If you are looking for an exotic pet to keep with minimum effort, you should consider the millipedes. Here’s a quick guide for keeping millipedes as pets.

House the millipedes in a ventilated container with 3-5 inches of peat moss, flake soil and dried leaves. Keep the substrates moist and replenish the substrates when more than half are consumed. You can give them some snacks such as cut fruit or soaked dog biscuits but it is not required.

That’s pretty straightforward isn’t it? Let’s continue with more details.

Common Species of Pet Millipedes

Giant african millipede is a popular pet millipede.
Giant African Millipede by Frupus / CC BY-NC 2.0.

Below are the 7 notable millipede species commonly kept as pets. I have listed both their scientific names and common names. Note that different people might use the same common name for different species or different common names for the same species. Do also bear in mind that it is quite easy to mix up different species with similar appearance. 

Common NameScientific NameOriginLengthKnown for
African Giant MillipedesArchispirostreptus gigasAfrica13”Largest millipede. Rare, as importing is banned. Can live for more than 7 years.
Philippines Flame LegsTrigoniulus macropygusBorneo4”Dark red body with light red rings and flame-like red legs with yellow tips. Legs glow under black light
Thai Rainbow MillipedesApeuthes sppThailand5”Bluish body with amber rings. Can live for 7 years and more
Rusty MillipedesTrigoniulus corallinusAsia2”Fairly common millipedes with scarlet body
Florida Ivory MillipedeChicobolus spinigerusSoutheastern US3.5”Different color morphs. A particular morph has body with purple sheen
Eastern Red-ribbed Millipede, Iron wormNarceus americanusNortheastern US4”Dark body with red bands. Can live up to 10 years.
Black and Yellow Flat-back MillipedeApheloria virginiensisCentral and southeastern US2”Flat and black body with amber/yellow edges and yellow legs. Excrete hydrogen cyanide that causes irritation on eyes and skins.
7 species of millipedes that can be kept as pets.

There are a huge variety of millipedes for you to choose. Most of them are easy to take care of and have similar caring needs. If you don’t know which species to choose, just get the most affordable and accessible one, or the most attractive one.

Enclosure Setup

To house the millipedes, you need an enclosure with a width and length of at least 2 – 3 times the length of your millipedes. A 10 gallon fish tank will allow you to house multiple millipedes of medium or smaller species.

Choose an enclosure with a mesh lid. This will give your millipedes better ventilation while reducing the risk of intrusion by other insects. 

If you are not using a mesh lid, make sure there are plenty of vents on the enclosure to allow better ventilation. This will help reduce molds.


You might be wondering what do millipedes eat. Well, millipedes’ diet is rather straightforward. They eat decaying plant matter. This can be supplied in the form of substrates.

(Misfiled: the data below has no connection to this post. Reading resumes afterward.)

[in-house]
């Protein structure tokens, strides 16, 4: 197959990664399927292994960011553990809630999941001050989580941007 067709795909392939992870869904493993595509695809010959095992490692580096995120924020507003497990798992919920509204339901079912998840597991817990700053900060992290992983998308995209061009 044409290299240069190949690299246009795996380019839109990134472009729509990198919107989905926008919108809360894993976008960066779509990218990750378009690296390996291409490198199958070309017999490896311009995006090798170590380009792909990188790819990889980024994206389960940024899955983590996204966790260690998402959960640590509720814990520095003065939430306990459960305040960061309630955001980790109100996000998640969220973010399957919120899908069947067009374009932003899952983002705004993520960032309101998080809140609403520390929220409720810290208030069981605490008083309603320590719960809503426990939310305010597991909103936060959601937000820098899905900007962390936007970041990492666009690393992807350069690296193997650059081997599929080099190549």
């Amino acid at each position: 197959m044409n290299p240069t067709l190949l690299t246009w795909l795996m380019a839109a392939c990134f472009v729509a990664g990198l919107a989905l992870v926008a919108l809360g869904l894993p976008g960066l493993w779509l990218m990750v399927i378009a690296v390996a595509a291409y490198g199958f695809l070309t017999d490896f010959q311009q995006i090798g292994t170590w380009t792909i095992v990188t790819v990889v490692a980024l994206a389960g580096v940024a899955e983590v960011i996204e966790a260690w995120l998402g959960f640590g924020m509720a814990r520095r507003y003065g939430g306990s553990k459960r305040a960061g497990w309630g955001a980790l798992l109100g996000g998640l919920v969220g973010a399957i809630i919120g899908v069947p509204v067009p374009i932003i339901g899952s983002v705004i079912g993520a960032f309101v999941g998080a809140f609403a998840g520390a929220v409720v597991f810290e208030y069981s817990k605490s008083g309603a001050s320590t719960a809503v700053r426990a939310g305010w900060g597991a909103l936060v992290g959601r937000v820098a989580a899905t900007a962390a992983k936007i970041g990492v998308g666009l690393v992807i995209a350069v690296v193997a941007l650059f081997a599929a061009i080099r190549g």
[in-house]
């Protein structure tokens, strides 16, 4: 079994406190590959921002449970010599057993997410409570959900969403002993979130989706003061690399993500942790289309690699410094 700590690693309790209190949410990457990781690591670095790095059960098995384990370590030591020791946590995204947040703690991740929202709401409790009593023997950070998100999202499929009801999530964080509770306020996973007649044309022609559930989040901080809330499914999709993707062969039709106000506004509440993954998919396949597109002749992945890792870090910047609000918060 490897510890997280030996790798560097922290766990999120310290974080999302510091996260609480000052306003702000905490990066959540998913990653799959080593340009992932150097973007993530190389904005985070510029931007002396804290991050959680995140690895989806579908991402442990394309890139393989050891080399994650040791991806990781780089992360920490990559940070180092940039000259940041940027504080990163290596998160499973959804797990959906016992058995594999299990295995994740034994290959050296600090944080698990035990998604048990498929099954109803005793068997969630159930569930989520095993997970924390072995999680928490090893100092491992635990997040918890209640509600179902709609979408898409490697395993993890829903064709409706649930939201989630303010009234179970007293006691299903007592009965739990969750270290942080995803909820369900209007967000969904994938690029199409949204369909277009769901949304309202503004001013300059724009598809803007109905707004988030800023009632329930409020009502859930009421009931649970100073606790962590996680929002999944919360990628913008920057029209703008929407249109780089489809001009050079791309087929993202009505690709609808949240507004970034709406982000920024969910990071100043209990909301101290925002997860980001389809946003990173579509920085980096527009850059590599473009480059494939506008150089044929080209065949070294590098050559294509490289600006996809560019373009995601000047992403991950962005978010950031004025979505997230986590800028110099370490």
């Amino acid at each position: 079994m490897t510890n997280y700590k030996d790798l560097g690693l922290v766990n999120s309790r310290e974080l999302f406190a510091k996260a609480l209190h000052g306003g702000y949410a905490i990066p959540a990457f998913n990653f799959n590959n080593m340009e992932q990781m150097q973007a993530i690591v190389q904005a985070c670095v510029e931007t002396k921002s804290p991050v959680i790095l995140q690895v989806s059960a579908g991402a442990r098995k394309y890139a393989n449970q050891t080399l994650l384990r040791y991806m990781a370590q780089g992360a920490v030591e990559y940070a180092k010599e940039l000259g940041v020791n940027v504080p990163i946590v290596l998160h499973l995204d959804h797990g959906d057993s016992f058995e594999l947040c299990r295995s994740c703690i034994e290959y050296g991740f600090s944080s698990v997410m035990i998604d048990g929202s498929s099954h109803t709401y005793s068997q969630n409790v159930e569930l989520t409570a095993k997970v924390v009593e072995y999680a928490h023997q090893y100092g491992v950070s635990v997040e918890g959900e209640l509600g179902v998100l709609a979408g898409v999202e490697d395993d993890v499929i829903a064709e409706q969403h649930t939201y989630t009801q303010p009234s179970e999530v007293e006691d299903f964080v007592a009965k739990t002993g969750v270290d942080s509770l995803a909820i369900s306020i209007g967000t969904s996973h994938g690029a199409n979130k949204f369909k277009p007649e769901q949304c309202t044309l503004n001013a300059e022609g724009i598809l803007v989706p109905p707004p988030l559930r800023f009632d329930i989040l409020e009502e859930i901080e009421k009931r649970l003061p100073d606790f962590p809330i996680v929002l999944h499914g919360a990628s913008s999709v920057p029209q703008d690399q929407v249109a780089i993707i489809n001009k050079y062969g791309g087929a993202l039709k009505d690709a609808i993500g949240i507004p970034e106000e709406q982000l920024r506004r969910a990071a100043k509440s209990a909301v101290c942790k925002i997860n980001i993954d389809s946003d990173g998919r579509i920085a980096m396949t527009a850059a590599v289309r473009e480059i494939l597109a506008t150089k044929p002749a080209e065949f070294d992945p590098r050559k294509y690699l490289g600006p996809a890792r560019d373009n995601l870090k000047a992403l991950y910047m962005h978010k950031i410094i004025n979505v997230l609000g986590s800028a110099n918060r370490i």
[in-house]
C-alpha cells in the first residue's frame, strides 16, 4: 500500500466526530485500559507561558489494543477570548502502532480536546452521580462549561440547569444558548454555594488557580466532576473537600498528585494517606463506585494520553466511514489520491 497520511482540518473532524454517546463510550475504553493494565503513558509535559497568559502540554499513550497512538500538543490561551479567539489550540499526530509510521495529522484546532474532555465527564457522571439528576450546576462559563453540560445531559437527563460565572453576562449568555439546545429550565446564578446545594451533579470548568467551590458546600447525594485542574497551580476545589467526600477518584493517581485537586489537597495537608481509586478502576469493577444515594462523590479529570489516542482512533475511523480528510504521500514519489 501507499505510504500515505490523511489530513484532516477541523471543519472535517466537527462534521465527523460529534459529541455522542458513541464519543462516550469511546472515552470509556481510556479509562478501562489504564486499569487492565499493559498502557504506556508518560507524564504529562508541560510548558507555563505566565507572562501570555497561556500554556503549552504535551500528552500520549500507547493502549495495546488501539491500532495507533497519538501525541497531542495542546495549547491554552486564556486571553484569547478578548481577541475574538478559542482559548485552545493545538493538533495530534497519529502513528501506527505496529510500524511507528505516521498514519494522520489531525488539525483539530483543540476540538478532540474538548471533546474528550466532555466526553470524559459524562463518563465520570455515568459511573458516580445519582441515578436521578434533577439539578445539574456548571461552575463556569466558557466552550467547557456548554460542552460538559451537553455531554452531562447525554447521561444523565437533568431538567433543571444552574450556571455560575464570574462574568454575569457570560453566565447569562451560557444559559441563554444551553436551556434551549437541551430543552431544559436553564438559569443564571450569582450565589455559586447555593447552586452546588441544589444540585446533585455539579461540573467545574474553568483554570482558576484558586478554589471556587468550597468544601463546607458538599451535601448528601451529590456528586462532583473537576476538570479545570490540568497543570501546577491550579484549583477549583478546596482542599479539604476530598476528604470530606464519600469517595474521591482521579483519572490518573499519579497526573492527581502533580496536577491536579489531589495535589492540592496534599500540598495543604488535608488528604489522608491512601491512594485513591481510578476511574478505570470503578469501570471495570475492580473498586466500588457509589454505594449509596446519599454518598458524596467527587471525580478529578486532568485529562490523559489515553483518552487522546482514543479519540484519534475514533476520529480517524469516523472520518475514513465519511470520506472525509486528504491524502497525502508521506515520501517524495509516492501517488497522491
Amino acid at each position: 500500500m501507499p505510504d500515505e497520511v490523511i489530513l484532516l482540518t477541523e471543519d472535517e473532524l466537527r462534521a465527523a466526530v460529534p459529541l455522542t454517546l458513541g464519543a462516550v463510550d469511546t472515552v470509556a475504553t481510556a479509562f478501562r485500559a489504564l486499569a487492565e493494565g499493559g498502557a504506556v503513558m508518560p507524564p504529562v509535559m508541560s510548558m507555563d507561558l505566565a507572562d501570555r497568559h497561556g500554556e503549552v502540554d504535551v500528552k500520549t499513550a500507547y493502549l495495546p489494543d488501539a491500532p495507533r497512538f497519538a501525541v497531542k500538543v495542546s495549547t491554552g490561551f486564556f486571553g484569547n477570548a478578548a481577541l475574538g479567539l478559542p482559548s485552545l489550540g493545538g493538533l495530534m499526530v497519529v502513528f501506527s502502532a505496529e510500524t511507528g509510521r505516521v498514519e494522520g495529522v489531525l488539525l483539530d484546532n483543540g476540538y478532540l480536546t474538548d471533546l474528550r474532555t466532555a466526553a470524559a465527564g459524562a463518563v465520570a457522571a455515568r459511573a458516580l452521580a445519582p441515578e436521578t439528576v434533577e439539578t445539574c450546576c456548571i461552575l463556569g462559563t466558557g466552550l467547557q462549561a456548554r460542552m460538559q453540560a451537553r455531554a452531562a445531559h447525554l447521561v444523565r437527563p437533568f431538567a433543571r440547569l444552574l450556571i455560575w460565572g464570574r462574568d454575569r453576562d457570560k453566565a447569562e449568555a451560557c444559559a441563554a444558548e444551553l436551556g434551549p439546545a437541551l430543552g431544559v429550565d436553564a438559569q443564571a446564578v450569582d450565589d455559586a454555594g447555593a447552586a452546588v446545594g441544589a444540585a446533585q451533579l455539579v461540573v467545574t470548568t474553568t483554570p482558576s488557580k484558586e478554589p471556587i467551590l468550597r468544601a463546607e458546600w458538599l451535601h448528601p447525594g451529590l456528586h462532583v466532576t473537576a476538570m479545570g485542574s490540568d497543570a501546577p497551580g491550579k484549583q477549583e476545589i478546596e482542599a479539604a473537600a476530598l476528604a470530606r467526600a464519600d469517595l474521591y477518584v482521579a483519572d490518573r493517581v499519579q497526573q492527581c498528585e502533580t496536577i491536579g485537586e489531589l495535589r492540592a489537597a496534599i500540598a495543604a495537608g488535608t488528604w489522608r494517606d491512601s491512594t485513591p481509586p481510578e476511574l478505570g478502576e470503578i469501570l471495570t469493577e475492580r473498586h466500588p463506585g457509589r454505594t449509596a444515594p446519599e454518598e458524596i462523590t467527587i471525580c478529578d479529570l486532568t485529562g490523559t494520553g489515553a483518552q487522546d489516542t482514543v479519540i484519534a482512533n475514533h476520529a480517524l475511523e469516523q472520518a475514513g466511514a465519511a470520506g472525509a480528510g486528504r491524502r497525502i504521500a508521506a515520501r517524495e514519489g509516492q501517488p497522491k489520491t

Most millipedes rely heavily on substrates to survive (there are exceptions). This is where they hide if the temperature is too hot. The substrates also provide them with adequate humidity to survive. Most importantly, the substrates contain decaying plant matters which the millipedes consume. 

Mix pesticide-free and unfertilized peat moss, compost and coir in a 2:2:1 ratio. Add water to the substrates and mix thoroughly. The substrates should be moist enough to hold its shape momentarily when pressed with your hands without dripping water. Then, add a lot of dried leaves (preferably hardwood leaves) cut into small pieces.

Some hobbyists add a small amount of calcium carbonate for better exoskeleton formation, and some include flake soil as one of the main substrate components. 

Fill the enclosure with substrates until it is 3-5 inches in depth. 


Water is important in millipede care
Trigoniulus corallinus by Furcifer pardalis / CC BY-NC 2.0

Millipedes obtain water from the substrates. Hence, it is important to keep the substrates moist. Mist the substrates once a week or when it seems dry. Note that the substrates shouldn’t be too wet either. Otherwise, your millipedes will have difficulties breathing.

While some argue that a water dish is not required, you can add one in the enclosure as a backup in case the substrates are too dry. Use a shallow dish so that younger millipedes don’t drown in the dish.

Decorating the Enclosure

Add a few pieces of cork bark or driftwood in your enclosure. This will increase the surface area available for your millipedes to crawl and explore. It also provides some hiding spaces for your millipedes.


Most millipedes don’t require additional temperature control. Keep them at room temperature and they will survive well. 

If it is cold (eg. in the winter), use a small heat mat to keep your millipedes warm. Fix the heat mat on one of the walls or underneath a corner of the enclosure. This will create a temperature gradient for the millipedes to move to the most suitable spot they prefer.


Millipedes prefer to live in the dark. Hence, no lighting is required. In fact, your enclosure should be placed away from direct light unless you want to observe your millipedes.

Replacing the Substrates

As the millipedes feed on the decaying plant matter in the substrates, they produce fecal pellets. When you see more than half of the substrates have turned into fecal pellets, it’s time to replace the substrates.

Carefully scoop out the millipedes and spent substrates and put them in another container. 

Take this opportunity to thoroughly clean the enclosure. Brush off any dirt and wash the enclosure using a mild soap.

After cleaning the enclosure, pour in the new substrates. Carefully move all millipedes back to the enclosure with new substrates.